posted by richyoung at 9:39 AM on January 29, 2012

The first song was Ewan Dobson, but it sounded for some reason like it was recorded by holding a crappy mic up to a crappy speaker. Why would you spend all that time making a video only to neglect the audio to such a degree?
posted by Rhomboid at 10:42 AM on January 29, 2012

All those tools, and the man doesn't own a proper floor pump?
posted by computech_apolloniajames at 8:12 PM on January 29, 2012

I do some heavy, heavy bike maintenance, restoration and customization. I just don't have that many special-purpose bicycle tools:

1) Tire levers.
2) Spoke wrench (three sizes in the same wrench)
3) Crank puller (Yard-sale find, only $5)
4) Headset remover (only $10 brand new at Nashbar, works like a superhero in under five seconds. Much safer than trying to chisel them out with a long screwdriver)
5) Chain whip. (was a buck at a yard sale, or I wouldn't have bothered.)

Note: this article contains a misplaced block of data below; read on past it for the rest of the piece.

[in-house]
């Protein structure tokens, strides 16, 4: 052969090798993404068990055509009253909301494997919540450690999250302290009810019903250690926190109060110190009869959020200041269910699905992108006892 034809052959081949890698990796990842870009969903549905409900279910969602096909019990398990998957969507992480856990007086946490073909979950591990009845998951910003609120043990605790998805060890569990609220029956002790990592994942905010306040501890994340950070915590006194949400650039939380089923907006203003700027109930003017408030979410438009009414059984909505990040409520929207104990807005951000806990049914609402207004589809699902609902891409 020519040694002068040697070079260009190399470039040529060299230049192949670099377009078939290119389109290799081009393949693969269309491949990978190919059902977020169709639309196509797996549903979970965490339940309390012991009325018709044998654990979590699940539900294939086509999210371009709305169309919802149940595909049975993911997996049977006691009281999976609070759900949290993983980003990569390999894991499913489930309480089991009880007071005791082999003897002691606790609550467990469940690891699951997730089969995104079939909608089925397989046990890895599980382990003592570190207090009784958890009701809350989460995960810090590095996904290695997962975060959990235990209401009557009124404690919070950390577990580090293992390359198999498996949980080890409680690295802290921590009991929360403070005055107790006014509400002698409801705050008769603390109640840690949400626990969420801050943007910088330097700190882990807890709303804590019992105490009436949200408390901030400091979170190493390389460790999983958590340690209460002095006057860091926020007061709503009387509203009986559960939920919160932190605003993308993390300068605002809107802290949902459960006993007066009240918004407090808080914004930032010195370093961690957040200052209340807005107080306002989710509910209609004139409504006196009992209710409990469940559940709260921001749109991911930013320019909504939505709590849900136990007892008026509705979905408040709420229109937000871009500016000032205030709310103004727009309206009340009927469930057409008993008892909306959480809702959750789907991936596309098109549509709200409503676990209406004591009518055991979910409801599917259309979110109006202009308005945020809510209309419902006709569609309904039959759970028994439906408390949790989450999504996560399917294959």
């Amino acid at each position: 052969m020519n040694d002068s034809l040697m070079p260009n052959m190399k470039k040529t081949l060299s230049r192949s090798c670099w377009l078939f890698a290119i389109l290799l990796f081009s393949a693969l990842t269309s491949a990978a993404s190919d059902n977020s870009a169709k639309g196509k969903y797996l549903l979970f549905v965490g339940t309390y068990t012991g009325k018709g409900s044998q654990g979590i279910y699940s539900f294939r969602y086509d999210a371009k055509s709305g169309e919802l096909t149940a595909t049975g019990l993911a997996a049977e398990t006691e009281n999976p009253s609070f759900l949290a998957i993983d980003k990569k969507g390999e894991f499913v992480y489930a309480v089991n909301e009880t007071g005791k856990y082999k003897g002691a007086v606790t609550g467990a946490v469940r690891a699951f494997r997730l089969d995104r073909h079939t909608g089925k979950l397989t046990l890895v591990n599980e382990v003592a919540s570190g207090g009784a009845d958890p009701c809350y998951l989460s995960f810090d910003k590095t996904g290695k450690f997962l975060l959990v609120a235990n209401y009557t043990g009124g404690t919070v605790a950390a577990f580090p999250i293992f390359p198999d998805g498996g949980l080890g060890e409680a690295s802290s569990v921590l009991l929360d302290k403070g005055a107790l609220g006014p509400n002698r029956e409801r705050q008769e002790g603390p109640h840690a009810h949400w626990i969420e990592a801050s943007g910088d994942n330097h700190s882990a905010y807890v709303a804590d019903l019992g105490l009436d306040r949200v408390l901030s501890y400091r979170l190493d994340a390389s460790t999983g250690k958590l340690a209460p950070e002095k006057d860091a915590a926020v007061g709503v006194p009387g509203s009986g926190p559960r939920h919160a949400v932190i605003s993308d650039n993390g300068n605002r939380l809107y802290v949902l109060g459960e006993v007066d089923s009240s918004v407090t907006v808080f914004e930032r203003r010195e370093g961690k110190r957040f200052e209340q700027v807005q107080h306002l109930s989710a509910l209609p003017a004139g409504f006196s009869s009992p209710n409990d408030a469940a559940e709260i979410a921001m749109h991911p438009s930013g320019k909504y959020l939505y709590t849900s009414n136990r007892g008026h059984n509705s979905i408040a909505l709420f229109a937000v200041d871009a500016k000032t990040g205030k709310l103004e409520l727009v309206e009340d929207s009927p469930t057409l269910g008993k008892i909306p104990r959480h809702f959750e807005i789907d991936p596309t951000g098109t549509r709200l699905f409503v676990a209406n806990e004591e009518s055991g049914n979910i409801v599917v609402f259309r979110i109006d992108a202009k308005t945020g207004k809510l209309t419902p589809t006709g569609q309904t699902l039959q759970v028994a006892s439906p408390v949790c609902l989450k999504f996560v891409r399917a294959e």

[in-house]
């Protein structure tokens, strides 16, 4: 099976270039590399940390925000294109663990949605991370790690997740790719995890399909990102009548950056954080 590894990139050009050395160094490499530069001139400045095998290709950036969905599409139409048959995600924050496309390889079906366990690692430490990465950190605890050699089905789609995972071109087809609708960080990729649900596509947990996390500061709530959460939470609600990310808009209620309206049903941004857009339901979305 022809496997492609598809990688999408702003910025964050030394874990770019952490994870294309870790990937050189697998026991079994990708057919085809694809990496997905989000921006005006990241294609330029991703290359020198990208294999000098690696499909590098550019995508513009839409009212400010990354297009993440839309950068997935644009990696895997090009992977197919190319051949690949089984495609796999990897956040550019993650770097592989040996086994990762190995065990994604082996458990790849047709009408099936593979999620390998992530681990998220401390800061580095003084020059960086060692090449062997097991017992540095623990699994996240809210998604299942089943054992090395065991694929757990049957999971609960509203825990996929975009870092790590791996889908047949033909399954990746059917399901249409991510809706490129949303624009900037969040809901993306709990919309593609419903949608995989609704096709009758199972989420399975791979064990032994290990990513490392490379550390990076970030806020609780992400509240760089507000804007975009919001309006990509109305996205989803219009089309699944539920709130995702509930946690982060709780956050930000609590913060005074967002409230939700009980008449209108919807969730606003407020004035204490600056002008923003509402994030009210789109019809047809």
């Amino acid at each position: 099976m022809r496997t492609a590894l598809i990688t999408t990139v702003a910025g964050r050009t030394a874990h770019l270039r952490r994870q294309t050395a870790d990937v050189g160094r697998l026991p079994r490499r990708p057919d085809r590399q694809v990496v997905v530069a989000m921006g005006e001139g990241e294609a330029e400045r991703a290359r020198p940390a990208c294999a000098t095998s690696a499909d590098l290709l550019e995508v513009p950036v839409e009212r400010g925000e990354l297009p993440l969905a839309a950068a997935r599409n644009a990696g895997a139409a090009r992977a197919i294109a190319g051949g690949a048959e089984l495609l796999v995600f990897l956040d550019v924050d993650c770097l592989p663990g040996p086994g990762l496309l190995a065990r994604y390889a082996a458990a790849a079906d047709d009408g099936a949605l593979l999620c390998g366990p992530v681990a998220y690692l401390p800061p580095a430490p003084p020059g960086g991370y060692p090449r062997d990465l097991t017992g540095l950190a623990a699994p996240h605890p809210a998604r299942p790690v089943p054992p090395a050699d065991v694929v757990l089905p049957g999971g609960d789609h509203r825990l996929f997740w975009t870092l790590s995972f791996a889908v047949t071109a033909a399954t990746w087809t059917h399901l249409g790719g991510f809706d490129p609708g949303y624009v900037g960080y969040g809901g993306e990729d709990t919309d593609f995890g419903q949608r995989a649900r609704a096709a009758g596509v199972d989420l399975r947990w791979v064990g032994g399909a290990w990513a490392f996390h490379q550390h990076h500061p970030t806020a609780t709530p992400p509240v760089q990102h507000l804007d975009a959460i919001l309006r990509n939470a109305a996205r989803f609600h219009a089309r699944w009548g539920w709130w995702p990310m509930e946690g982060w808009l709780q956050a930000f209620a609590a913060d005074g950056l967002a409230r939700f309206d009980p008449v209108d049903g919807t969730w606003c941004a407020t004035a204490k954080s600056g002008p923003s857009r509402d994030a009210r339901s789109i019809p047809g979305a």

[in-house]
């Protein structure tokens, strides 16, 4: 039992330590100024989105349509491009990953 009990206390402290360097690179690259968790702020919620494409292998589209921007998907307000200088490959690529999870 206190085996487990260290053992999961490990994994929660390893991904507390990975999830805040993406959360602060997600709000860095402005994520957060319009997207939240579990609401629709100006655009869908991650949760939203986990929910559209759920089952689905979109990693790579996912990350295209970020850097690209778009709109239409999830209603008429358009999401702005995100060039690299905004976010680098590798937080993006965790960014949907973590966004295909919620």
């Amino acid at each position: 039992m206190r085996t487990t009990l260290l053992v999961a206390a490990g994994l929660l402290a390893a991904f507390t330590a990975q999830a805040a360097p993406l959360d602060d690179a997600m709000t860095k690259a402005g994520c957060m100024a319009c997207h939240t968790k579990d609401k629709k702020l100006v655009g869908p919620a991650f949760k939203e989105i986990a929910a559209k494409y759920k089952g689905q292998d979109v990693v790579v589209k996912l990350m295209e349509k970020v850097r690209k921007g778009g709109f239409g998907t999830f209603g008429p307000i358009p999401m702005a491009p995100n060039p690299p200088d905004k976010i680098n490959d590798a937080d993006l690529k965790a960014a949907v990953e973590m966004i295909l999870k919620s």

I work enough on cars, lawnmowers and other stuff where getting bike-oriented tools would mean I'd have to maintain two sets of tools. I don't have the time, money or organizational skills for that.

Most of the time, a general purpose tool of good quality or a little creativity will suit instead. A Craftsman crescent-end wrench is thin enough to use as a pedal wrench, for instance. High-leverage lineman's pliers work as cable and housing cutters, provided they're sharp and not dollar-store junk, and a bolt-cutter is a great chain breaker, since I usually replace the busted link(s) with a quick-link, anyhow (provided the chain isn't a rusted wreck like on some of the vintage rides... a new chain is $5 at the hardware store and comes with quick-links.) A hair elastic or zip-tie works swell as a third hand. I have an all-in-one hex tool with seven different metric ball-hex keys built into it that I find more convenient than hunting for bits or loose allen wrenches. Large adjustable wrenches work on BBs and headsets.